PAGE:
Thursday 3 May 2018
As hoped, yesterday ended with Theresa May picking up the pieces of her “cretinous” plan for Britain to preside over a partially independent trade policy without border infrastructure in Northern Ireland after it was reportedly voted down six to five by her inner Brexit Cabinet.
Amber Rudd’s resignation at the beginning of the week proved vital as her replacement, soft-Remainer Sajid Javid, voted against the prime minister’s so-called ‘new customs partnership’.
“Look, I know I’m the new kid on the block. But to me this new customs partnership looks untested and unprecedented. I would have significant concerns about it going ahead,” said Javid upon arrival, according to the Mail.
Gavin Williamson, who also voted Remain, joined in on the defection after expressing “grave concerns”.
Could the 30-page document detailing the proposal’s many flaws sent to Downing Street on Tuesday evening by Jacob Rees-Mogg’s European Research Group have made the difference? Most probably.
Up until now, the customs partnership had been dismissed on the same grounds as those expressed by Javid, but no one in the mainstream had bothered to flesh out why it would be unfeasible. The report put an end to that, pointing out the difficulties in tracking all goods flowing across open borders with the EU and the massive impairment Britain would face in trying to sell, let alone implement, trade deals through discounts on EU tariffs, rather unilaterally setting them at zero for preferred trade partners.
What is more, The EU would be intimately involved in the whole process and constantly throwing spanners in works. It has already dismissed the customs partnership as “magical thinking”. Speaking before the Lords EU committee David Davis admitted Brussels had “pushed back” on both of the government’s customs proposals: the “new customs partnership” and “maximum facilitation”.
May and her advisers will now be rushing to find an alternative to stick under the EU’s nose for approval at the June European Council. If she fails, trade talks – the only bit anyone on this side of the Channel cares about – will be delayed.
The truth is though, there is no middle way. Javid and the Brexiteers all favour maximum facilitation, which would involve placing cameras and other surveillance equipment along the border in Ireland. Border infrastructure is prohibited under the terms of the withdrawal agreement provisionally struck with Brussels.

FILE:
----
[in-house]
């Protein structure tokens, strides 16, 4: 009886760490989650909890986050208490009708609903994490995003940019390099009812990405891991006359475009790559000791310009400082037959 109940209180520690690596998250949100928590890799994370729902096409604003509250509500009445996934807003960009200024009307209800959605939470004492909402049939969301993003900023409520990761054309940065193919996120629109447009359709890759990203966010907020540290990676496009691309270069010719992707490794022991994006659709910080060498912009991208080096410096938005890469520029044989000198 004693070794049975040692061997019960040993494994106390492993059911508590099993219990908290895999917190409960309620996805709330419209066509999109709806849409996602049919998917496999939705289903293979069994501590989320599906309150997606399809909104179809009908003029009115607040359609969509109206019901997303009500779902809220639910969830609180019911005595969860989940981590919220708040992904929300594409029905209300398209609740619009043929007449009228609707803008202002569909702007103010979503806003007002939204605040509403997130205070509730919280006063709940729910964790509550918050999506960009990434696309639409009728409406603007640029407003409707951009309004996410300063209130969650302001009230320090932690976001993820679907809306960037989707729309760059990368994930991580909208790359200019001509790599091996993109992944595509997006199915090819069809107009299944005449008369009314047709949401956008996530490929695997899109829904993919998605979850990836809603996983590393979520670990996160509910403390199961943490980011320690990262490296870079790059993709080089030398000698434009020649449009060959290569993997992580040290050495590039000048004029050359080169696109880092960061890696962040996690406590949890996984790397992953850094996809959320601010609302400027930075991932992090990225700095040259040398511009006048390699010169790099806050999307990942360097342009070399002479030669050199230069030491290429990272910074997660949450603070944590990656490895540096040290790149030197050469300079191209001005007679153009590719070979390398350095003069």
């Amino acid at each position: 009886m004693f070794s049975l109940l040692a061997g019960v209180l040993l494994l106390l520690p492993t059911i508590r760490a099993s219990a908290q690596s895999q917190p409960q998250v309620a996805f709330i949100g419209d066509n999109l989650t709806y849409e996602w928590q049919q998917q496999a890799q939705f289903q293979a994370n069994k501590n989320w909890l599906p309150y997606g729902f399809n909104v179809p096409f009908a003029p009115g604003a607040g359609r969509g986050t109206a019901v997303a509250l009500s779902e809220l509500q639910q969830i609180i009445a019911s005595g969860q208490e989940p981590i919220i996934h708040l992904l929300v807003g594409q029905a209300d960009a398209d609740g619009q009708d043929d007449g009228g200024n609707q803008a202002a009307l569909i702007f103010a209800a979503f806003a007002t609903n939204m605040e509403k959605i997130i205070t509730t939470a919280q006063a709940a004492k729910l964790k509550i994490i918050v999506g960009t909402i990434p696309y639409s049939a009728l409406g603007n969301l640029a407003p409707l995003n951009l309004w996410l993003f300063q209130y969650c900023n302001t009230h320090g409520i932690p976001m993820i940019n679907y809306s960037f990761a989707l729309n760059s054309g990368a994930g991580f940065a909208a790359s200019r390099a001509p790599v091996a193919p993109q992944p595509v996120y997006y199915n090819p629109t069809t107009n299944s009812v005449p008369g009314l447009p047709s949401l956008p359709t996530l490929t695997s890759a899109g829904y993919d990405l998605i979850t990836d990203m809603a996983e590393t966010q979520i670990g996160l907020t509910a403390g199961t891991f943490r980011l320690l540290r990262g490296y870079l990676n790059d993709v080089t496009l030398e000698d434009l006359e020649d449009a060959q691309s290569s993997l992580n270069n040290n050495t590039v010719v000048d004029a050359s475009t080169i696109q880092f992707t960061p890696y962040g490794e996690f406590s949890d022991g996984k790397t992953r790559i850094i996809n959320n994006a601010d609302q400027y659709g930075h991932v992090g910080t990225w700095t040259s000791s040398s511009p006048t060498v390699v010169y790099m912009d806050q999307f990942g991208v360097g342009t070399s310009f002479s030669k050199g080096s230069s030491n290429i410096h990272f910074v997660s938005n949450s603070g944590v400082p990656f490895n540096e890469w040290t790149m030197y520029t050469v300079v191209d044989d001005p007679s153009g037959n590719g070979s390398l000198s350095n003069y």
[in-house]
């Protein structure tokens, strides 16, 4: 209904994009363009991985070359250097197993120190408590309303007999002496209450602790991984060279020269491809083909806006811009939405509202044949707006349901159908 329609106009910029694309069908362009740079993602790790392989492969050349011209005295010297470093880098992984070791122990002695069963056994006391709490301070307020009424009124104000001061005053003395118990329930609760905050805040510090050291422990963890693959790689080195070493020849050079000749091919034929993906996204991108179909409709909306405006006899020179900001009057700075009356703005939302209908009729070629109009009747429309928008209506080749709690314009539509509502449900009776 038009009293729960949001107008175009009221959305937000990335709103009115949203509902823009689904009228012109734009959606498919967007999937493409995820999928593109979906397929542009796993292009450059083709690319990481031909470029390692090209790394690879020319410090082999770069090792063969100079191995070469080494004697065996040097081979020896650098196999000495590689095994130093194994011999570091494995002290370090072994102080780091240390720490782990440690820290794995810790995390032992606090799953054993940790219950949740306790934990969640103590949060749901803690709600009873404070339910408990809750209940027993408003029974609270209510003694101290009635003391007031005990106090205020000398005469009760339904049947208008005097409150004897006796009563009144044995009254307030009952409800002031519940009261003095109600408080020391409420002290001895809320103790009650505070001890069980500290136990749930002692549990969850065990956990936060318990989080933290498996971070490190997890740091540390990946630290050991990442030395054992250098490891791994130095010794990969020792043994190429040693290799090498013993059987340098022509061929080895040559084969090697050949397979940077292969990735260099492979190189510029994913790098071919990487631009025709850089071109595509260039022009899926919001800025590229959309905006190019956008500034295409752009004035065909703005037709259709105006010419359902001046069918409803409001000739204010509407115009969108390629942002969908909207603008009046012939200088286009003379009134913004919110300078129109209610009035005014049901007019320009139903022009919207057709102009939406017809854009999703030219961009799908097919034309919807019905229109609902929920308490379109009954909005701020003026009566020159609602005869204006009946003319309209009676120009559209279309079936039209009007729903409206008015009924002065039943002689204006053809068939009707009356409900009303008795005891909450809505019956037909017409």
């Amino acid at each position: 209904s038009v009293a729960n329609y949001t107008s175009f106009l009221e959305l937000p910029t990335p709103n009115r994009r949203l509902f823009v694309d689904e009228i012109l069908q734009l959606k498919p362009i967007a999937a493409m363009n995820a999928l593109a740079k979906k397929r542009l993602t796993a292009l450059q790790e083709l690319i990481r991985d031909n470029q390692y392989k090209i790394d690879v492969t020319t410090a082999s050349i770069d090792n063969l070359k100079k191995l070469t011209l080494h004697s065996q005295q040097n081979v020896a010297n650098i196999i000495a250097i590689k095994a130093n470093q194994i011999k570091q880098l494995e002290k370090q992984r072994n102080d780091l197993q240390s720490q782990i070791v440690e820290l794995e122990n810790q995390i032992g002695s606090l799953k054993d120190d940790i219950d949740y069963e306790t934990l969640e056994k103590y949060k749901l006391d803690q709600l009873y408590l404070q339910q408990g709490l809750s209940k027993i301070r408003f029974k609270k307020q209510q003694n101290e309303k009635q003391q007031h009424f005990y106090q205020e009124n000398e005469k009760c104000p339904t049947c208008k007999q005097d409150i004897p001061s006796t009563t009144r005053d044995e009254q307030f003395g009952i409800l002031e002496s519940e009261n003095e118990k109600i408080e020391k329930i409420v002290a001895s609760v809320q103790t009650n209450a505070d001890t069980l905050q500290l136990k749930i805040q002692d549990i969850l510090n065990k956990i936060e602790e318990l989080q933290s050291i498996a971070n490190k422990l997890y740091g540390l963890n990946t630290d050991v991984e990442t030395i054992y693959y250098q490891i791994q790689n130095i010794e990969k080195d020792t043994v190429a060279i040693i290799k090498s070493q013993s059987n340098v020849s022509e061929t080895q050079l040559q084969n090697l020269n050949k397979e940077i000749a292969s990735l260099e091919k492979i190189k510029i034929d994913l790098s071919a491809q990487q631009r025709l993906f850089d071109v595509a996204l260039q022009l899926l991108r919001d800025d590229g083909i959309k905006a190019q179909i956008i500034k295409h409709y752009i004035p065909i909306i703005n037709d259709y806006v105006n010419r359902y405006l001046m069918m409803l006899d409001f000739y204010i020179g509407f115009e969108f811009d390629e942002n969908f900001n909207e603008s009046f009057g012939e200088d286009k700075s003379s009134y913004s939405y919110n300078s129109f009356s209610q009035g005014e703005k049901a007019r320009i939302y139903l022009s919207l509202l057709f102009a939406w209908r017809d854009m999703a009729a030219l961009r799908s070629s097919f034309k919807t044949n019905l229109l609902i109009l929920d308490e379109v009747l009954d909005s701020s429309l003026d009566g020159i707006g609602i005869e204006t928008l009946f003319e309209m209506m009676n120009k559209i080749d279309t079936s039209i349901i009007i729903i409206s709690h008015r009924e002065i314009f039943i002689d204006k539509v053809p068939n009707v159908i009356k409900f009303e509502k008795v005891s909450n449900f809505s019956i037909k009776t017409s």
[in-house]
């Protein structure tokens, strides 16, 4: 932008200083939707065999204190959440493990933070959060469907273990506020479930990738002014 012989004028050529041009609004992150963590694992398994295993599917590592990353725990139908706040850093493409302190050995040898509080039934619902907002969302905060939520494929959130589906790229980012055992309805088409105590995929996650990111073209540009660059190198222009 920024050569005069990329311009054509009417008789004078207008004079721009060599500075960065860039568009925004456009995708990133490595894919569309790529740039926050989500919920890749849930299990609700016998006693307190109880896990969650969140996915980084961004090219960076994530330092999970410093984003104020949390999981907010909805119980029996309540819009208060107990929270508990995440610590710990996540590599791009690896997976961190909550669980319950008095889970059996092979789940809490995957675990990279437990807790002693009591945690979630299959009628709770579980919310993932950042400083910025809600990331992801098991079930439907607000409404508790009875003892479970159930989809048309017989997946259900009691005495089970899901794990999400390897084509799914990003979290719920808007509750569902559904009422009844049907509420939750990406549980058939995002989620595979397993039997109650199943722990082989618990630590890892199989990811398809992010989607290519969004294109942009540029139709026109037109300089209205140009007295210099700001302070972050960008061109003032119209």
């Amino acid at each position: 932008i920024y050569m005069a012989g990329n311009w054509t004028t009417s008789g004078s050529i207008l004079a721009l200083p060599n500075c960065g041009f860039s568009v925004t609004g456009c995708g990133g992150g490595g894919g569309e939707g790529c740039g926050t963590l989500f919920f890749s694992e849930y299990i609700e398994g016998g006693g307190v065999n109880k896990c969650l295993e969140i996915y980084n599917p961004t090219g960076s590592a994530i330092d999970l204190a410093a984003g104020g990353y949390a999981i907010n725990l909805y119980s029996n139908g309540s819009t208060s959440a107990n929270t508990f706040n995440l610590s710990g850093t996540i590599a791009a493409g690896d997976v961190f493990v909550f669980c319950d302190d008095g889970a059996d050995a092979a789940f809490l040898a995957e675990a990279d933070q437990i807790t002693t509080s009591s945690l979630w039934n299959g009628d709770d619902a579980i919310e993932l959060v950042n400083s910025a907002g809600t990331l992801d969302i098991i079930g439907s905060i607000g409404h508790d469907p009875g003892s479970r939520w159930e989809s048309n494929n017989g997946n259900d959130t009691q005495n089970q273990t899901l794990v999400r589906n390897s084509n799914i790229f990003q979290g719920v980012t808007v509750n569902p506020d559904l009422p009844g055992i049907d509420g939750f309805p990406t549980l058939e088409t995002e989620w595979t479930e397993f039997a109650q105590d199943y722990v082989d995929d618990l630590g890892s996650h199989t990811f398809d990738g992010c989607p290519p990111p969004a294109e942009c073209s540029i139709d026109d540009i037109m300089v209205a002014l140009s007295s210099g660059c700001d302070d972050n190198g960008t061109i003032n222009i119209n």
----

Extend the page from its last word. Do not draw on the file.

Either we stay in the Customs Union, or a derivation of it like this foolish partnership idea or we Leave the EU proper, no deal; that’s the cold hard reality for Leavers and Remainers alike. “The issues with the customs union are, in truth, very binary,” a Whitehall official told the FT, he’s right.
Nevertheless, May and her allies are still holding out for a compromise and are eyeing up Davis and Liam Fox as her swing voters. “She’s got to get a solution that gets Liam and David on side. They are the canary in the mine,” a Cabinet Minister told the Times before adding that “she’s quite a way,” from achieving this.
That’s an understatement, earlier this week, Fox made it clear the Customs Union was “unacceptable”, via back channels, Davis has hinted at resignation. Add the fact that there are no middle options on Customs and an obvious pathway emerges: the prime minister must go back and renegotiate the withdrawal agreement with the threat of breaking off talks, emphasized strongly and with intent, no deal is better than a bad deal.
The Lords remain in Brexit blocking ways. Yesterday, they voted in another amendment to the EU Withdrawal Bill, this time rubber-stamping May’s no infrastructure commitment in Northern Ireland. The amendment, tabled by Lord Patten, was again voted in by a wide margin: 309 to 241. All the more reason for May to play hardball with Brussels now. The EU Withdrawal Bill will soon be so grotesquely disfigured, Parliament will be running the show.